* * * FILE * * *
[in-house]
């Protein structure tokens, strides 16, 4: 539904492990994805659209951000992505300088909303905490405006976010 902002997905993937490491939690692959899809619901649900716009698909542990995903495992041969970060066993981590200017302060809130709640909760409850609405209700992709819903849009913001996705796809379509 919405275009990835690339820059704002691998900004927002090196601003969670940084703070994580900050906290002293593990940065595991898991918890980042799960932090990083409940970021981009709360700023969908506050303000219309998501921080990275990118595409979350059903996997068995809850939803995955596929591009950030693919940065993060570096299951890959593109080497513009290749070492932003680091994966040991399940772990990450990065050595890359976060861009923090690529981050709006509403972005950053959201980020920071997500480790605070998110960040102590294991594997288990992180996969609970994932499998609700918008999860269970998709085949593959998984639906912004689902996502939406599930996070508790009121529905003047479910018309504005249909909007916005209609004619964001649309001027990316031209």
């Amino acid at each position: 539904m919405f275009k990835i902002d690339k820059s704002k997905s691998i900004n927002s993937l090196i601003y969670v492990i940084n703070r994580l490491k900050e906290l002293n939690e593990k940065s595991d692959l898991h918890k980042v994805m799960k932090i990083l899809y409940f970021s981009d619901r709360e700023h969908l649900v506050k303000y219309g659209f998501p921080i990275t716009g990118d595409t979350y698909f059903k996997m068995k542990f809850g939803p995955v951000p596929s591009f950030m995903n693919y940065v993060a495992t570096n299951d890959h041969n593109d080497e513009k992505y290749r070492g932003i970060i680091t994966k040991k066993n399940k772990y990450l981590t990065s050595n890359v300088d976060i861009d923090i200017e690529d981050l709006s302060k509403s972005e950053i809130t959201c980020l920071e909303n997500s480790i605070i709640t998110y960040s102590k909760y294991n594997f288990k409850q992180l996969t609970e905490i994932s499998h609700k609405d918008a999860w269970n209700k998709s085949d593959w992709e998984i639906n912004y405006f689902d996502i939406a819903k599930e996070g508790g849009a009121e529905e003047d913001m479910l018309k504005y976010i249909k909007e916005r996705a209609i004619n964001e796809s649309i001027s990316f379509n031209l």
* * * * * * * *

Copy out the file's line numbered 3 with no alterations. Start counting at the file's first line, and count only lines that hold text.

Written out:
């Amino acid at each position: 539904m919405f275009k990835i902002d690339k820059s704002k997905s691998i900004n927002s993937l090196i601003y969670v492990i940084n703070r994580l490491k900050e906290l002293n939690e593990k940065s595991d692959l898991h918890k980042v994805m799960k932090i990083l899809y409940f970021s981009d619901r709360e700023h969908l649900v506050k303000y219309g659209f998501p921080i990275t716009g990118d595409t979350y698909f059903k996997m068995k542990f809850g939803p995955v951000p596929s591009f950030m995903n693919y940065v993060a495992t570096n299951d890959h041969n593109d080497e513009k992505y290749r070492g932003i970060i680091t994966k040991k066993n399940k772990y990450l981590t990065s050595n890359v300088d976060i861009d923090i200017e690529d981050l709006s302060k509403s972005e950053i809130t959201c980020l920071e909303n997500s480790i605070i709640t998110y960040s102590k909760y294991n594997f288990k409850q992180l996969t609970e905490i994932s499998h609700k609405d918008a999860w269970n209700k998709s085949d593959w992709e998984i639906n912004y405006f689902d996502i939406a819903k599930e996070g508790g849009a009121e529905e003047d913001m479910l018309k504005y976010i249909k909007e916005r996705a209609i004619n964001e796809s649309i001027s990316f379509n031209l």